Pogo by Digitalism off of Idealism.
The Article: The Biggest 2012 Political Red Herrings by Steve Kornacki in Salon
The Text: There are all sorts of uncertainties about how the political world will evolve in 2012, but we can say with confidence that an awful lot of the media’s oxygen will be sucked up by red herrings – seemingly big and exciting stories that are rooted in possibilities that have virtually no chance of coming to fruition. Here are the five biggest red herrings to watch out for in the year ahead:
1. The Hillary/Biden switch
The idea: Hillary Clinton will replace Joe Biden on the Democratic ticket in 2012 in an effort to motivate the party’s base. The move would also be a way to anoint Hillary as Obama’s successor for 2016.
Why we’ll hear about it: Because it’s an easy and irresistible, personality-based story for the media, which kicks the speculation into overdrive every time an even remotely credible political figure advances the idea.
Why it won’t happen: The reasons are many. Start with the reality that Biden hasn’t committed any fireable offenses as vice president and isn’t an electoral drag in any way. We’re not talking about Spiro Agnew or Dan Quayle here.
There’s also the fact that vice-presidential candidates, even when they’re popular and generate lots of buzz, don’t move voters in November. Just remember: The biggest V.P. mismatch of all time, between Lloyd Bentsen and Quayle in 1988, ended up being worth nothing to Michael Dukakis.
Plus, if Obama did make the switch, wouldn’t the media portray it as a desperate move – an embattled president panicking at meager poll numbers? That would only reinforce Republican efforts to caricature the Obama White House as a flailing, chaotic operation. And why would Hillary even want the job? It wouldn’t improve her positioning for 2016, if that’s what she’s interested in; she’s already the Democratic Party’s biggest star not named Obama. But if she did take Biden’s place, the general election would (unfairly) be portrayed as a referendum on her popularity. A defeat would be blamed on her and would hurt her positioning for ’16.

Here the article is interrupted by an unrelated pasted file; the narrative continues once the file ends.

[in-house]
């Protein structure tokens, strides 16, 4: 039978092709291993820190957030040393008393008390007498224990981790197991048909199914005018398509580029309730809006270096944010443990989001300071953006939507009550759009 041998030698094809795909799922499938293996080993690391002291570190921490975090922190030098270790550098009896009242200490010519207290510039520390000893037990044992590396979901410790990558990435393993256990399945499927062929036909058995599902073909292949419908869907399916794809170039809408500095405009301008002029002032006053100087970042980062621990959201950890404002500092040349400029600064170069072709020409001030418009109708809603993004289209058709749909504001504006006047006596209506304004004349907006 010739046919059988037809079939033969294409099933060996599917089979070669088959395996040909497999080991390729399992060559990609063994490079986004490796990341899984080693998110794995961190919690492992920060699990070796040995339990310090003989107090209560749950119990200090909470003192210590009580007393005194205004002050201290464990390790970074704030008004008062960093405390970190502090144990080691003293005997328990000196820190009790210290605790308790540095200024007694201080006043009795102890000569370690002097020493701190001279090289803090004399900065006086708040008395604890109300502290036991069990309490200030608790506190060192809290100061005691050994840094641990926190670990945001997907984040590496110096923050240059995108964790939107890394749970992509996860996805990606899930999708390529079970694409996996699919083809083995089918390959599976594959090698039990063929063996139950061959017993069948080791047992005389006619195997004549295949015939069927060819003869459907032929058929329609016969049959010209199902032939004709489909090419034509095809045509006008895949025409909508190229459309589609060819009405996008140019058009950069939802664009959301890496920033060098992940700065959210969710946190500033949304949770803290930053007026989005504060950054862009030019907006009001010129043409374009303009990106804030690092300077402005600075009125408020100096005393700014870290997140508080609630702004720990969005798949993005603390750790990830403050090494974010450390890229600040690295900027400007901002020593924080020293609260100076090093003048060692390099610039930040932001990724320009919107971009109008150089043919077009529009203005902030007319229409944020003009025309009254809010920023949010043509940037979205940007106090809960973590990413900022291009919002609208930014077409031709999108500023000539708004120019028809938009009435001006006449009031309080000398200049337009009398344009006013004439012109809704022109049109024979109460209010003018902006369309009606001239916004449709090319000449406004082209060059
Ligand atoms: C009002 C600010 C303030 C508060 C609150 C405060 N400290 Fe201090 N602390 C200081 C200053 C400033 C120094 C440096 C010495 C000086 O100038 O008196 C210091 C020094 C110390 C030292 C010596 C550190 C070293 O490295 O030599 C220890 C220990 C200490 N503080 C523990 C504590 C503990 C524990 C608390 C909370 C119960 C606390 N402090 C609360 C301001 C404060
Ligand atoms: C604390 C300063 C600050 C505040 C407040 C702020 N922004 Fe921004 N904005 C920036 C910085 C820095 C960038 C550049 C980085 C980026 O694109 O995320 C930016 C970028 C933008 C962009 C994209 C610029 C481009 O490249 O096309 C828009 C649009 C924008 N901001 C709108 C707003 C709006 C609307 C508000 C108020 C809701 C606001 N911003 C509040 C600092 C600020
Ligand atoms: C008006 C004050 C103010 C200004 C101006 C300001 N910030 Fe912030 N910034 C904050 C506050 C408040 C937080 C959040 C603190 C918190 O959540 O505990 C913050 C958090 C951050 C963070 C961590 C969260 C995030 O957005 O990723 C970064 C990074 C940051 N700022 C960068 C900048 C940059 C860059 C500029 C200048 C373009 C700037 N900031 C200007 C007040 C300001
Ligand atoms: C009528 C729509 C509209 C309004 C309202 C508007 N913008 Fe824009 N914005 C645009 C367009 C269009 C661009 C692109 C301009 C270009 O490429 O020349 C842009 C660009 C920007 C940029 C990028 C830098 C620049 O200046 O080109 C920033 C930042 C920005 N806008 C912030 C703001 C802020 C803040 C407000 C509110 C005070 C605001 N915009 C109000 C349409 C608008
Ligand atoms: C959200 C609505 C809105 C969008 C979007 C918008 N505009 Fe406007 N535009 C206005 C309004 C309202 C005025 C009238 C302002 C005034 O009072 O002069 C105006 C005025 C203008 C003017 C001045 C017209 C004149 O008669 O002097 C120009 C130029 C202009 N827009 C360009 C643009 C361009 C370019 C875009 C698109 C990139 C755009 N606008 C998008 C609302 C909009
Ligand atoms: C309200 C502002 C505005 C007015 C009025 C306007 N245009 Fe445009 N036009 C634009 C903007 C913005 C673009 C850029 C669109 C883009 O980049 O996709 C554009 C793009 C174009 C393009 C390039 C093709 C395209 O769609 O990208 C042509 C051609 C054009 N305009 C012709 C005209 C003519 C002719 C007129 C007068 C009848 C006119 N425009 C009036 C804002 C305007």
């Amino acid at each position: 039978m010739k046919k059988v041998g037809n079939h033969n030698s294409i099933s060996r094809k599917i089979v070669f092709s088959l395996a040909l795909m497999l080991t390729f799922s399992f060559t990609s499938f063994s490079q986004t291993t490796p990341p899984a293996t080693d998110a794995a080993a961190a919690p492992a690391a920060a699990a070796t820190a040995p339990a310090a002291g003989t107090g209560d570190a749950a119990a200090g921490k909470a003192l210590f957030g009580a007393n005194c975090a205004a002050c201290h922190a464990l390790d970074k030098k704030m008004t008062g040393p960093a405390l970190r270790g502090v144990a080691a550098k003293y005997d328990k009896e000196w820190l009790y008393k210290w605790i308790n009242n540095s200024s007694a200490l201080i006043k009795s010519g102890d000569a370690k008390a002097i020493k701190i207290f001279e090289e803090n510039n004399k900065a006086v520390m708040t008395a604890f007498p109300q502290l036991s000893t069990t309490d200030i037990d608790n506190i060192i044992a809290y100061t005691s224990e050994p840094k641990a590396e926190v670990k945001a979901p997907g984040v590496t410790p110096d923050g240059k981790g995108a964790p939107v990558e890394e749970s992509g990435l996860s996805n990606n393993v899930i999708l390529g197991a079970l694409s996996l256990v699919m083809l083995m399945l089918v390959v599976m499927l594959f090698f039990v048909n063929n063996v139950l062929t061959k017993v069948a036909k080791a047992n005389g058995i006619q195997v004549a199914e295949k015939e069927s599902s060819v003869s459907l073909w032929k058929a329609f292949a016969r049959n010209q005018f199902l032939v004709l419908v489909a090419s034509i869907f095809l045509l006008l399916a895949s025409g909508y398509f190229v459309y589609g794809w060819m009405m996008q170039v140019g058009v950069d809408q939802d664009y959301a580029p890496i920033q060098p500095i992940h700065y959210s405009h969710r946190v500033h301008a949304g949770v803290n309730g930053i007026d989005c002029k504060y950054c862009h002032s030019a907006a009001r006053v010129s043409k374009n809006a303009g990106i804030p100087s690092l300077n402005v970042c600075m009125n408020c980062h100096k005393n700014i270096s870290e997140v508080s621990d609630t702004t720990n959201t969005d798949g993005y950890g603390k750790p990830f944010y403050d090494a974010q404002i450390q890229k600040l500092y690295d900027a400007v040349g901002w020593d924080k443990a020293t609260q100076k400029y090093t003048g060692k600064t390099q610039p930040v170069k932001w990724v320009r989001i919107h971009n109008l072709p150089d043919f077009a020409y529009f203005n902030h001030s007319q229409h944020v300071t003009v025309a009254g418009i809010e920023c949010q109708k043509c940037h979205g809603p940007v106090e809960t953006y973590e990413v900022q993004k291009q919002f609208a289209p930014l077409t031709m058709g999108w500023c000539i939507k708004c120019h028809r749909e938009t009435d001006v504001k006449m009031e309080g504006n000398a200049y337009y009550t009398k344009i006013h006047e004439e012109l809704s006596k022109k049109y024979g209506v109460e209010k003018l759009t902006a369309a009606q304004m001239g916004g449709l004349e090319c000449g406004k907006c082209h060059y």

The Article: End of the Pro-Democracy Pretense by Glenn Greenwood in Salon.
The Text: Media coverage of the Arab Spring somehow depicted the U.S. as sympathetic to and supportive of the democratic protesters notwithstanding the nation’s decades-long financial and military support for most of the targeted despots. That’s because a central staple of American domestic propaganda about its foreign policy is that the nation is “pro-democracy” — that’s the banner under which Americans wars are typically prettified — even though “democracy” in this regard really means “a government which serves American interests regardless of how their power is acquired,” while “despot” means “a government which defies American orders even if they’re democratically elected.”
It’s always preferable when pretenses of this sort are dropped — the ugly truth is better than pretty lies — and the events in the Arab world have forced the explicit relinquishment of this pro-democracy conceit. That’s because one of the prime aims of America’s support for Arab dictators has been to ensure that the actual views and beliefs of those nations’ populations remain suppressed, because those views are often so antithetical to the perceived national interests of the U.S. government. The last thing the U.S. government has wanted (or wants now) is actual democracy in the Arab world, in large part because democracy will enable the populations’ beliefs — driven by high levels of anti-American sentiment and opposition to Israeli actions – to be empowered rather than ignored.